There’s so much to read and so little time. Here’s our pick of the best HR, recruitment and L&D titles you should be making space in your schedule for
As the CIPD’s membership magazine, the print edition of People Management can easily lay claim to being the UK’s biggest HR magazine by circulation size. But, did you know, that even non-CIPD members can access its online news and features, delivered to your inbox five days a week? Its podcast, That HR Podcast, is one of our favourites, too.
HRD Connect is the publishing arm of the company behind the annual HRD Summit – which means you can expect exclusive interviews with top industry names to land in your inbox daily via its newsletter.
HR Grapevine – and its sister titles Recruitment Grapevine and Executive Grapevine – are popular with a wide range of HR professionals, who appreciate the titles’ mix of topics, which range from commentary on items in the news to employment law, as well as a look at HR-related stories that are making the rounds on social media. You can sign up for its daily newsletter, or read its monthly digital magazine.
If you work in recruitment, then there’s really only one title you need to be reading: Recruiter. Covering everything you need to know about the recruitment side of HR – whether you work in-house or for an agency – it’s your essential weekday read. While its online content is all free, its print edition is just £35 for 12 issues: a real bargain.
Another title for HR professionals who have chosen to specialise in a particular area, if your core interest is reward and benefits then you really have to look no further than Employee Benefits. It frequently breaks exclusives about new benefits that employers have launched and offers ample case studies to inspire your reward strategies.
Personnel Today – or PT to its friends – might sound fusty, but don’t let the old-school name put you off: it has the finger on the pulse of what’s happening in the world of work. Its coverage of employment law is particularly strong, which is hardly surprising given its close association with XpertHR.
TJ is the UK’s premier media title for L&D professionals, with extensive coverage of key industry topics such as apprenticeships, coaching, facilitation and OD. HR generalists will also find much of interest here, too.
It claims to be ‘not just business as usual’, and MT is probably an unusual choice for many HR professionals. But if you want to understand what’s preoccupying the minds of your business’s senior leaders and managers, there’s probably no better option on the market – with comprehensive coverage of topics such as women in business, Brexit, leadership and business growth. While a limited number of articles are available to read for free each month, you’ll need to pay for full access.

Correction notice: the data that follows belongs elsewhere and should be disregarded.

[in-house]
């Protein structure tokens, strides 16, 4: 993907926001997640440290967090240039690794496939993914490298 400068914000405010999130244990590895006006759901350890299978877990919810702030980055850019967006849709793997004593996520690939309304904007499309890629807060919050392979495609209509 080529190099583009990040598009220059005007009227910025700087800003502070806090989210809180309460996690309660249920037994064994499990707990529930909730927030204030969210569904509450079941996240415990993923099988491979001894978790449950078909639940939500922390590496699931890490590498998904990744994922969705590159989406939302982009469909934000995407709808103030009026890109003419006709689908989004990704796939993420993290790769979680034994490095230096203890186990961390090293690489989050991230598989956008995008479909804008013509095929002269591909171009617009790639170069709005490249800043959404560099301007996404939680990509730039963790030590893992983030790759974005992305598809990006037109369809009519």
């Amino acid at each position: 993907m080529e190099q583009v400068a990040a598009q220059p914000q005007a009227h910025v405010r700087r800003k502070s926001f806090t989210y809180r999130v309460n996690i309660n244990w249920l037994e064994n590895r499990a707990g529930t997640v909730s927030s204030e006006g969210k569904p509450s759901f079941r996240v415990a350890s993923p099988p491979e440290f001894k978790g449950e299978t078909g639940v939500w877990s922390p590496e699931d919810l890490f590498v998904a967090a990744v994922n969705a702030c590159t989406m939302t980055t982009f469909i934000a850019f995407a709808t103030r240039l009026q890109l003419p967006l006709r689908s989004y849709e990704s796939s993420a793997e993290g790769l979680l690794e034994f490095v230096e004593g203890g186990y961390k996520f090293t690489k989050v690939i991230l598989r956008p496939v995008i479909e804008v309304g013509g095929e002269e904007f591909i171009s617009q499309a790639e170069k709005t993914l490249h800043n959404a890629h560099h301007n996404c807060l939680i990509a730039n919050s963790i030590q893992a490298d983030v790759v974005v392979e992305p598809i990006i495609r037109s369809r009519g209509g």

Having laid claim to the most SEO friendly name ever for an HR magazine, it’s little surprise that HR magazine has a huge social media following, with nearly 160,000 Twitter followers at time of writing. Its print and online content is aimed firmly at HR directors (and those aspiring to be ones), so it’s academic tone and design might be offputting for someone looking for more easily accessible content. But there’s no doubting the credibility and expertise of its writing team.
Online-only publication HRZone features a healthy mix of content types and subjects. Although it has a higher-than-average proportion of sponsored content, on the whole these advertorials are still well-written, engaging, and informative – but critical media consumers would do well to add other sources into their mix.
The HR Director
The HR Director likes to bill itself as the ‘most respected independent resource for HR directors and senior practitioners’ – a title that we’re sure other media outlets would dispute – but its online and print edition does do well to secure exclusive interviews with HR practitioners at some of the UK’s biggest household names such as Moneysupermarket Group, MTR Crossrail and the BBC. The monthly print edition comes in at a hefty £17.99 per copy; a digital format is available for a more reasonable £4.99, while online articles are free to read.
Changeboard is somewhat of an oddity: an HR jobs board that also does online features, a printed magazine, podcasts and live events, too. This broad range of formats means that however you like to consume your HR information, you’ll probably find a form to suit under its umbrella, although some might argue that it could benefit from focusing more intensively on just one or two channels. Its coverage of HR issues in the Middle East is a boon for international practitioners.
Harvard Business Review
Last but by no means least we have the original granddaddy of HR magazines, Harvard Business Review, which was founded in 1922. If you want cutting-edge management advice – or just be seen to be at the leading edge – grab yourself a copy of its six-times-a-year print edition. Alternatively, it has an extensive online library; there’s a limit on how many articles you can read a month for free, but all but the keenest of readers will probably get away without signing up for a subscription. With nearly 20 different email newsletters to choose from, HBR really does cater for almost every audience – its ‘management tip of the day’ newsletter is a particular favourite.
This article was first published in September 2016. It was updated in March 2019 for freshness, clarity and accuracy.